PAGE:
The sensors are connected to the participant’s mobile phone and then uploaded to a server as anonymised data. Each participant sees their data – both in raw form, and also on the IoTA platform in the form of a route map, with visible pollution spots in their journeys. On the IoTA site, participants can also discuss their concerns and insights with other participants, and learn more about what they can actually do with that data.

Data Control and Accountability
The ways in which this data is collected, interpreted, visualised and shared is a crucial aspect of our project. From the onset, we want to create decision making pathways for participants around their data. To start with, the collected data should only visible to individual participants, and no one else. Participants can decide if they would like to keep the data entirely private, share it with other participants or with anyone else. They can also decide to what extent they want to share it. By testing this process around data accountability, we want to learn what the most appropriate, ethical and responsible models for making such participant data legible and meaningful are. Based on our learning we will publish our guidelines for a data commons model.

Prototyping
Direct community engagement remains BuggyAir’s most important focus. We want to learn, and understand how people engage with IoT its wider ecosystem, and their overall experience of using the device and the data – from the surprise success to the crashes and failures.

 

After a series of prototypes of varying fidelity, and lots of testing around the hardware and software, we have the final prototypes encased in a shatterproof kit that can be hung on buggies. The prototypes look big, because the hardware has not been custom manufactured yet. The final device will be a lot smaller. This is a practical prototype that it is weatherproof, encases all the sensors and hardware, and allows good airflow. Six kits are currently out with different families, and we are testing the data sensing, collection and visualisation with the participants.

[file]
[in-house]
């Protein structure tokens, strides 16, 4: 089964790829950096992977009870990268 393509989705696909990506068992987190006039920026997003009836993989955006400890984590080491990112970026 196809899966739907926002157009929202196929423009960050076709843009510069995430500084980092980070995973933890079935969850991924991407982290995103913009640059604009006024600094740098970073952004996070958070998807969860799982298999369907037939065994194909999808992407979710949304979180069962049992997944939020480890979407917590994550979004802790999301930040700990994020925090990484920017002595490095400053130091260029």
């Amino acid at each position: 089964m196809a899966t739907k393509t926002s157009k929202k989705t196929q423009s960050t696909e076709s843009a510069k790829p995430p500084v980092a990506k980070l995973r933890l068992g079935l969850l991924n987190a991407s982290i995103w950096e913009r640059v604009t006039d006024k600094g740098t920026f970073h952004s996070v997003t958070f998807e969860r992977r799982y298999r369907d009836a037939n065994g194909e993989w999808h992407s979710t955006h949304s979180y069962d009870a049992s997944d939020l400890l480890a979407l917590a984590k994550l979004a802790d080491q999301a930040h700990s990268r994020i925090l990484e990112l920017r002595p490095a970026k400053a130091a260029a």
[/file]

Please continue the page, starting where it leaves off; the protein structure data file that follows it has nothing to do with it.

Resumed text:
We have designed the research kit with as much love and attention as the prototype itself because it is crucial that the participants find the process engaging, stimulating and enjoyable. And the process through which we initiate the participation activity is directly related to the ways in which participants respond and partake in the research.

 

Each kit has a unique name and identity. 

 

Field Trials
When designing field trials and deployment for new groups, it is often difficult to gain a true understanding of the group’s culture, behaviours and attitudes, and even more difficult to dig deeper to uncover preferences, concerns and desires. We have developed a rigorous design-led approach for BuggyAir, with a process that enables continuous iteration. The community engagement will be through design-led ethnography — not simply through interviews, but through designed probes, photographs, data visualisations and role playing. We bear in mind that people will use their own perceptions of the situation to correct or go beyond the inevitably limited interpretations of a sensor-based system.

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What We Want to Learn
We believe that true power of IoT technology lies in the hands of people and communities who decide to use this technology to gain empirical understanding about issues that matter most. Using the IoTA platform, BuggyAir encourages what are usually “end users” of a technology to become active participants, sense-makers and translators of the technology. We want to understand how this little data can demonstrates the viability of the system, clearly show the level of exposure, and its impact on children. We want to gather evidence of behaviour change based on the data produced. Ultimately we want to break some of the barriers and invisibility around this technology, and create methods that will enable people to collect data for things that matter, and take control over the data they create.

This project is the winner of Innovate UK’s IoT Launchpad Competition. If you would like to know more or participate in this trial, do get in touch.